Consumers urged to be wary of salvaged flood-damaged vehicles
San Francisco, CA -- (SBWIRE) -- 01/04/2013 -- Consumers shopping for used cars are being warned about the dangers of unknowingly buying a vehicle damaged by Hurricane Sandy.
Estimates on the size of the potential problem vary widely. The vehicle-history reporting service Carfax has suggested Sandy may affect more vehicles than the 600,000 hit by Hurricane Katrina in 2005. Other sources say vehicles damaged by this year’s superstorm are unlikely to exceed 100,000.
No matter what the actual number turns out to be, thousands of storm-damaged vehicles are certain to flood into the used-car market. State rules on how much information used-car buyers must receive differ greatly. More than half the states require “branded” titles indicating a car has been flood damaged or sold as salvage, but others do not. If the vehicle has been sold in a state without such a notice requirement, am unwary subsequent buyer might not learn of its past damage, and possible future problems.
Flood-damaged vehicles, whether intentionally “title washed” by resale in a non-reporting state or just moved around the used-car market, may wind up being offered on used-car lots far removed from the storm-hit region. Cosmetic steps can help conceal much flood damage, but good looks can be deceiving.
To protect themselves against the serious risks in purchasing a flood-damage vehicle, used-car shoppers should be aware of potential problems and take steps to discover the history and true condition of any used vehicle.
Most auto insurers will declare a total loss any vehicle that has been in water up to its dashboard, because of the likelihood of expensive corrosion damage to its engine, transmission, airbag, and electrical components (including the onboard computer), which could affect key safety-related systems like brakes and steering.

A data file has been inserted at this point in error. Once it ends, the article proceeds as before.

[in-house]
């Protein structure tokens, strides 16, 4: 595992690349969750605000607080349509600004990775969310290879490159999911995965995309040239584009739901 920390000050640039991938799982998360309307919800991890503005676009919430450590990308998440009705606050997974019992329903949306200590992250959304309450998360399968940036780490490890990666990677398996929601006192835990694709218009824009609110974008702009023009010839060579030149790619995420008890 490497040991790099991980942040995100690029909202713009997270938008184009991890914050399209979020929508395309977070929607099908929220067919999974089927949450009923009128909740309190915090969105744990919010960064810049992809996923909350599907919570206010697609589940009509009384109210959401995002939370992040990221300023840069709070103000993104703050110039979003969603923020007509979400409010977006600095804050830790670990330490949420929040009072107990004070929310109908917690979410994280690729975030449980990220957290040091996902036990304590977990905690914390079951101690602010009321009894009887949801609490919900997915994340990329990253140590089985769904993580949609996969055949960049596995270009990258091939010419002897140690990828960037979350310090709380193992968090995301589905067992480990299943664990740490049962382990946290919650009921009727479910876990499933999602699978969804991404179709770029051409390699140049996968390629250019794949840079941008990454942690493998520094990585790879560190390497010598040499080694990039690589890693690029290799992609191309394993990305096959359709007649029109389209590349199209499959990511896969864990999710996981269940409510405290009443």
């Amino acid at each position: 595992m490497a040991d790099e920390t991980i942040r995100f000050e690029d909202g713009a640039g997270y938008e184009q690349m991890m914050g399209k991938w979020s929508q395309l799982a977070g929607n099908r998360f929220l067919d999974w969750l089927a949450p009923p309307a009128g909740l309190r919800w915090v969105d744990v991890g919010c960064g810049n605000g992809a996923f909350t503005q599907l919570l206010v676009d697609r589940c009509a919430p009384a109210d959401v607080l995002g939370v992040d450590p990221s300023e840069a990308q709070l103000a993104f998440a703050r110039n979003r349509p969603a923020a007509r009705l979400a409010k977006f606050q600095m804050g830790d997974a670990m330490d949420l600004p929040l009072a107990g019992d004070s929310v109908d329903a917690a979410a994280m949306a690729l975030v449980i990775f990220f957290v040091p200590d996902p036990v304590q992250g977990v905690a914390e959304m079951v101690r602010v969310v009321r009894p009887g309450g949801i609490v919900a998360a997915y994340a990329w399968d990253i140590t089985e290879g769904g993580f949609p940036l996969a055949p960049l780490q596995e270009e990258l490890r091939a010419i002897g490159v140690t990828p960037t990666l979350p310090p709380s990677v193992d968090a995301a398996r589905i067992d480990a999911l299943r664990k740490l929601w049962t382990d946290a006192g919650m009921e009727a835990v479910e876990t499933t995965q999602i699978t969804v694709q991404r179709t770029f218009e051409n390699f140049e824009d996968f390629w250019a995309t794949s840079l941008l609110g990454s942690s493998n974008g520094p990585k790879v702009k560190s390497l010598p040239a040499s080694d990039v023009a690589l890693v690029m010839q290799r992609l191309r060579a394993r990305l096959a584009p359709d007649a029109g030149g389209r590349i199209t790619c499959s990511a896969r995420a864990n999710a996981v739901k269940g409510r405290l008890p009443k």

Sandy water can cause unseen damage to engine or transmission parts. Water damage to padding under seats and carpet can hold musty odors and create an environment for black mold growth. Flood-damaged cars may also have trouble finding insurance or future buyers.
To protect against buying a vehicle with possible serious problems, smart shoppers can obtain a vehicle history report. Such reports can be acquired from sources such as the federally-supported National Motor Vehicle Title Information System or the National Insurance Crime Bureau’s VINCheck (both free) or from a for-fee service like CarFax.com or AutoCheck from Experian.
A skilled mechanic can also help. Mechanics can make a pre-purchase inspection, used for discovery of telltale signs. Such problems include, but are not limited to: water immersion, such as brittle wires, and water lines in carpet. Undercarriage damage, signs the vehicle’s carpet or seats have been removed, water in dashboard gauges, or finding rust, mud, or silt in the vehicle’s interior or trunk are other giveaways.
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